However, a few brave players dared to change things up. Chief among them was David ‘Dog’ Caero, a streamer and player for Team Liquid. He came out with a control heavy line-up, featuring Control Warlock, Control (Mind Blast) Priest, Spiteful Druid and Odd Warrior.
For me, the most intriguing deck was Odd Warrior, as Dog was able to demonstrate its resilience, particularly in a couple match-ups against Even Paladin (the games that stood out were against Muzzy and Nalguidan).
Warrior was looking like it was in a rough place early in the expansion as it sat at the bottom of the meta along with Shaman.
Recently though, the class has seen some innovation as players have tinkered with it. Rush Warrior, the archetype that was pushed in The Witchwood, has been lacklustre but the control decks with Baku have been very promising.
The deck aims to grind out opponents while exploiting the upgraded hero power. Tank Up gives four armor per turn, offering massive life gain that can quickly snowball out of control.
It is definitely a slow deck, and we saw Dog floating in the dangerous area between 3-10 HP for turns on end, hovering just out of lethal range for his opponents. However, it packs a ton of removal, with cards like Baron Geddon, Brawl, Reckless Flurry and King Mosh just a few of the options available.
In terms of value generators, we see Stonehill Defender, Elise the Trailblazer and Azalina Soulthief offering potential outs in tricky situations.
One of the more interesting wrinkles in the development of this deck over the past couple weeks is the inclusion of a Rush package, with Town Criers being able to pull a Rabid Worgen or Darius Crowley to fight for the board and clear off opposing minions.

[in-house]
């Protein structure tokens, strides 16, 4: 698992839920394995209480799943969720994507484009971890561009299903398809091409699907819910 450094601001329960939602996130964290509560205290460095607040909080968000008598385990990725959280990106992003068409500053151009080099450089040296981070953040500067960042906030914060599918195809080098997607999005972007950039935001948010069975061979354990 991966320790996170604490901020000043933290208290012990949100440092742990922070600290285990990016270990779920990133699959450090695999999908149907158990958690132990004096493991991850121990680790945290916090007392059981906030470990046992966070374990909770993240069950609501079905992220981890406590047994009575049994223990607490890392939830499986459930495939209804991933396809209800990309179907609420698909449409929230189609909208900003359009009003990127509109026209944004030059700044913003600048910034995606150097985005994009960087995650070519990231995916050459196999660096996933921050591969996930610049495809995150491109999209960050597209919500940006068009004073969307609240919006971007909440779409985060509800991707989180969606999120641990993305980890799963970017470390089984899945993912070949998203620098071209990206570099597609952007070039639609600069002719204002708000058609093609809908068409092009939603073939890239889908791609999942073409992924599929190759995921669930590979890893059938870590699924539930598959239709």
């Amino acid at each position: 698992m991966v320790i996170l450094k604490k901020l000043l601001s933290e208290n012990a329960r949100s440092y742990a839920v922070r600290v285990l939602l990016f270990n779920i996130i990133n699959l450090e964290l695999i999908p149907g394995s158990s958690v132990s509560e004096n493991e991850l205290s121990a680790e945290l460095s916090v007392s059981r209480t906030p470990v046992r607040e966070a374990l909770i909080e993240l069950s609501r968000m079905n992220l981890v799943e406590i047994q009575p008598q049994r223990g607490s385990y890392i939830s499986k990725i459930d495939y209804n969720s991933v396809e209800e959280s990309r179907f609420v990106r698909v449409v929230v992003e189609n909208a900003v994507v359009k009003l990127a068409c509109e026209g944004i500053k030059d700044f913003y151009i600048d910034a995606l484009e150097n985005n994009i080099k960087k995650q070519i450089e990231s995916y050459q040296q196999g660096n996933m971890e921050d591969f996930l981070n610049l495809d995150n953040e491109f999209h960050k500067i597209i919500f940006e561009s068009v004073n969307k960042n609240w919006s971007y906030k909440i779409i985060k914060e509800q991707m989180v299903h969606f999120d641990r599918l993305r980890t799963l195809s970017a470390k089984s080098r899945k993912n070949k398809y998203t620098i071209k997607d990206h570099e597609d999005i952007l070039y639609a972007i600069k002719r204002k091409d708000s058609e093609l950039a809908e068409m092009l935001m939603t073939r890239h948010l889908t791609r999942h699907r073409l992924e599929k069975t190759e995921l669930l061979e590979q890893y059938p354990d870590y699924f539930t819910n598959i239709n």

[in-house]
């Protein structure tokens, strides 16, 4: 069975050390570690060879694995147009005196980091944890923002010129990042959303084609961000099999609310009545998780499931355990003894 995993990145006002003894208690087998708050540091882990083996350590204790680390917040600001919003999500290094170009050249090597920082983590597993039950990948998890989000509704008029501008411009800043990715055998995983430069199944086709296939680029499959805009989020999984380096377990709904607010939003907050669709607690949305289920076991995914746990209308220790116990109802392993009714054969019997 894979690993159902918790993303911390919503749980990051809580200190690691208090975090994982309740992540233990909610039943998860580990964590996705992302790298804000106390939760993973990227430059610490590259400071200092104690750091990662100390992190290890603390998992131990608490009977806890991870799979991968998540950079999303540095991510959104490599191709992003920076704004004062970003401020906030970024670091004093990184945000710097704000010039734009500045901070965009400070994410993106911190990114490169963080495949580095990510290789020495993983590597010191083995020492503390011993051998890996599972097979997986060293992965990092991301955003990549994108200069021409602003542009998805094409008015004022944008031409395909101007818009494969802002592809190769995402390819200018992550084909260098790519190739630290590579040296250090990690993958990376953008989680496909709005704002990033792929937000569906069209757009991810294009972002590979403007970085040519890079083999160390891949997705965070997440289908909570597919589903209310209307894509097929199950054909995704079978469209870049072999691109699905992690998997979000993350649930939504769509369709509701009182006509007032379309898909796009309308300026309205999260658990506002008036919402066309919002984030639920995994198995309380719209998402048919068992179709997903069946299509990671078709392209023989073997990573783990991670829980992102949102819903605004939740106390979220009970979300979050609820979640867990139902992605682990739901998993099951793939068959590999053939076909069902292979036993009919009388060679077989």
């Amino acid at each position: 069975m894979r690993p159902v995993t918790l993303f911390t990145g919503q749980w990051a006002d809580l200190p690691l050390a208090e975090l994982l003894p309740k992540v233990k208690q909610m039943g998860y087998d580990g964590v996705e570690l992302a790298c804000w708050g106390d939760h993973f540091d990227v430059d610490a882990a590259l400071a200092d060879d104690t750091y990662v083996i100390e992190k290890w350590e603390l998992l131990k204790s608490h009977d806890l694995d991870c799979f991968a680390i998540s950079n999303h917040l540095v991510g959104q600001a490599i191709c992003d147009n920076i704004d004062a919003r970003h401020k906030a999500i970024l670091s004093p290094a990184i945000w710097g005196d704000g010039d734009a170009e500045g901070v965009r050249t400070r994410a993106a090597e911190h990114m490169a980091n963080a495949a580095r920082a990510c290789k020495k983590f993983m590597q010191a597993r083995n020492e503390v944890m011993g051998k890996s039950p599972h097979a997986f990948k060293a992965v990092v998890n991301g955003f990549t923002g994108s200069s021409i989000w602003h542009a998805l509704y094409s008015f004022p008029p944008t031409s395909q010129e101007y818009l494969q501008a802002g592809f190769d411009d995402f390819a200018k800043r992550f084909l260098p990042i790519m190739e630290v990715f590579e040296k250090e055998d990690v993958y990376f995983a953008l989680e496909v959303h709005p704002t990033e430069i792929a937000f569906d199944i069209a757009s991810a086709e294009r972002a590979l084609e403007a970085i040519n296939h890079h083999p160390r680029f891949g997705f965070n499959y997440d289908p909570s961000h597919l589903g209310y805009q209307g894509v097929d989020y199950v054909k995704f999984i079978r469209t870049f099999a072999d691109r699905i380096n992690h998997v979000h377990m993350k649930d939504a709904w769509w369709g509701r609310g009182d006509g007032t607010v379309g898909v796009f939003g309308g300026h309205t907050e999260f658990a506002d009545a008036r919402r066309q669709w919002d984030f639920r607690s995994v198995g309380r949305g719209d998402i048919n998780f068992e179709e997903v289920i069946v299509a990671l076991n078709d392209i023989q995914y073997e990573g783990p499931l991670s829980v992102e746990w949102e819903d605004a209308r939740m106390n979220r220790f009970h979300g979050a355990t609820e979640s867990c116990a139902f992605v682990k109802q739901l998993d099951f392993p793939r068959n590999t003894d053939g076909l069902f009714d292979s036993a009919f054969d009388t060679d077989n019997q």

When everything comes together, it’s extremely frustrating to play against. In the match-up with Muzzy, Dog found himself in a rough position early on as he quickly fell behind on board against Even Paladin. But then, he just kept finding ways to keep himself in the game.
Muzzy pressed him hard, but Dog was ultimately able to stabilise, flip the board state and push for lethal.
While Dog was obviously piloting the deck at a level above what most players can aspire to, Warrior enthusiasts should take heart that their class is maintaining a presence on the biggest stages of Hearthstone play despite the death of Pirate Warrior or the Coldlight Oracle fuelled Dead Man’s Hand Warrior deck from the last expansion.
For control players looking around for new decks to play with, you now have another strong option to test out. Control Warlock and Mind Blast Priest are more proven, but Odd Warrior offers a breath of fresh air in what is a relatively stale ladder meta.
Of course, for casual players, there’s still a problem – if you followed the link above to check out Dog’s list, you’ll see that it costs a whopping 16,460 dust, packing a bunch of epics and legendaries. Did someone say Wallet Warrior?
If you’ve got the cards, though, give it a shot. It’s a fun and challenging deck with many lines of play available on every turn once you start getting into the late game. Personally, that’s when I enjoy Hearthstone the most – when I can play a deck that offers a multitude of options and forces me to think.
I’m interested to see if more Warriors will start popping up on the ladder following this weekend’s event. I’ve complained about the meta before, and seeing the underrepresented classes getting even a little more play will be a welcome sight.
At the very least, I’m happy to see that Dog, one of the more entertaining Hearthstone professionals to watch, continues to innovate and go against the grain a little bit. Only time will tell if ladder players will follow suit.
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